JOURNALIST: So what would you do?
SHORTEN: Well I believe that we should keep the majority Australian test, we’ve made that every clear as Anthony has expounded at some length. We’ve made it very clear I think in our presentation this morning I think, that other than the requirement, and there’s a requirement in the sale act in section seven, we think that it is important that a company has its head office in Australia. We think that it’s important that its board is in Australia -
JOURNALIST: You’ve said, you’ve told us what you would keep, but what would you change?
SHORTEN: But - sorry, I’m just answering - but I’m just going through what we say when we talk about what we think is important. We think that it is important the majority of maintenance work is done in Australia. But if the Government was to propose providing a line of standby credit, a credit guarantee, then we would look with some interest at that Government proposition.
What we would say to Joe Hockey is don’t forget what happens when you don’t act in aviation, you see thousands of jobs lost. There are still a lot more people working at Qantas, Labor hasn’t given up on fighting for them. If the Government is sufficiently negligent that all they want to do is have a debate about should the Chinese government be allowed to buy our airline, should someone in the Middle East be allowed to buy our airline, that is a betrayal of the remaining Qantas jobs and it means that the hard decisions being made now are for nothing.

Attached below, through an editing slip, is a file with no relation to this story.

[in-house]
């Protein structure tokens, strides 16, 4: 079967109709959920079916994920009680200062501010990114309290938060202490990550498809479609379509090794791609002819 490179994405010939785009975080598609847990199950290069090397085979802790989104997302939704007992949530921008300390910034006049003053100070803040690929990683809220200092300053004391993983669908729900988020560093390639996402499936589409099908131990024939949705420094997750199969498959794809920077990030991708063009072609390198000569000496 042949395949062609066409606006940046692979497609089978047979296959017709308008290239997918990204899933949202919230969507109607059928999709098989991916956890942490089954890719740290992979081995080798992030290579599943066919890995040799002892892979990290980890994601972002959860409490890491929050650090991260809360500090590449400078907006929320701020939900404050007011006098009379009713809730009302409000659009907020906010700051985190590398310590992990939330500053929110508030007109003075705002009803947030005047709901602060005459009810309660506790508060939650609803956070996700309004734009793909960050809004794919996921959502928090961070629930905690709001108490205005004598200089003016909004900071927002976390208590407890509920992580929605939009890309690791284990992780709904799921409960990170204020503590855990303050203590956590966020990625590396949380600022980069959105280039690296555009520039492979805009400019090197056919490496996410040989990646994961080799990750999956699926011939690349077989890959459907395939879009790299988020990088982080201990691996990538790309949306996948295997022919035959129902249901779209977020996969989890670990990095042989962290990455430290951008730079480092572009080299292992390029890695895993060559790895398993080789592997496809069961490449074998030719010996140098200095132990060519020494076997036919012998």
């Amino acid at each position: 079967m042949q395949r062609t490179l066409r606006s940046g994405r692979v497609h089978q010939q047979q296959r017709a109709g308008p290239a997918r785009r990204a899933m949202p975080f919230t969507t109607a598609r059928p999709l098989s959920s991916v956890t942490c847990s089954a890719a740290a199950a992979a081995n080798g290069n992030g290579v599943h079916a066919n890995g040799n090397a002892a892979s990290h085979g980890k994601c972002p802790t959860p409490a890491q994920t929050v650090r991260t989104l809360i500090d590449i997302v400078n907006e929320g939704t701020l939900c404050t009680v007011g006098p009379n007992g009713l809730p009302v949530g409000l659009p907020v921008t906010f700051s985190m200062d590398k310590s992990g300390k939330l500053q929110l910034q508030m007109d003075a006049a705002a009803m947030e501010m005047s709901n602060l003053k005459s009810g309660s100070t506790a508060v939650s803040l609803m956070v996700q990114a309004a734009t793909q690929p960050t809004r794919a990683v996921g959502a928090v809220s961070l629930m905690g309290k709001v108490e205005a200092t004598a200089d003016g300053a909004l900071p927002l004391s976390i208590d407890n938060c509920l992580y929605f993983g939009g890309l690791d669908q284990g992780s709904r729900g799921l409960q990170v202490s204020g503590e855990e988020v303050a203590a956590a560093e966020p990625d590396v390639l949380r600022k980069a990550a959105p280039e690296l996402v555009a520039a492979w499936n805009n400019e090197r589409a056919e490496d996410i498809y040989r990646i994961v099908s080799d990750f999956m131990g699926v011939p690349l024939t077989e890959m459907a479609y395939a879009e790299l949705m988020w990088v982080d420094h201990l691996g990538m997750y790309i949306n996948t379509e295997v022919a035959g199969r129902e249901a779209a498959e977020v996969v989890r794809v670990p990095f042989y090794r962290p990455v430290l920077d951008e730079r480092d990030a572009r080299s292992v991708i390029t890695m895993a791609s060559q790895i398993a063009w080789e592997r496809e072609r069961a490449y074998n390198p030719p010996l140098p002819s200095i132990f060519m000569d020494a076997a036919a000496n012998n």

JOURNALIST: How many more Qantas jobs would be lost if the Sales Act were removed and those restrictions were lifted?
SHORTEN: I’ll get Anthony to answer this in detail, but I’ll just give you an initial observation. If they removed the Sales Act, first of all we have got one of our large companies in the ASX who if the main investment decisions were being made overseas, we will see an inevitable drift as always is the case, from that economic activity in Australia overseas. But when we talk about the jobs, a foreign investor, if it’s the government of China, or one of the Chinese owned airlines, buy or apply to have a majority stake, that will have to go through the Foreign Investment Review Board.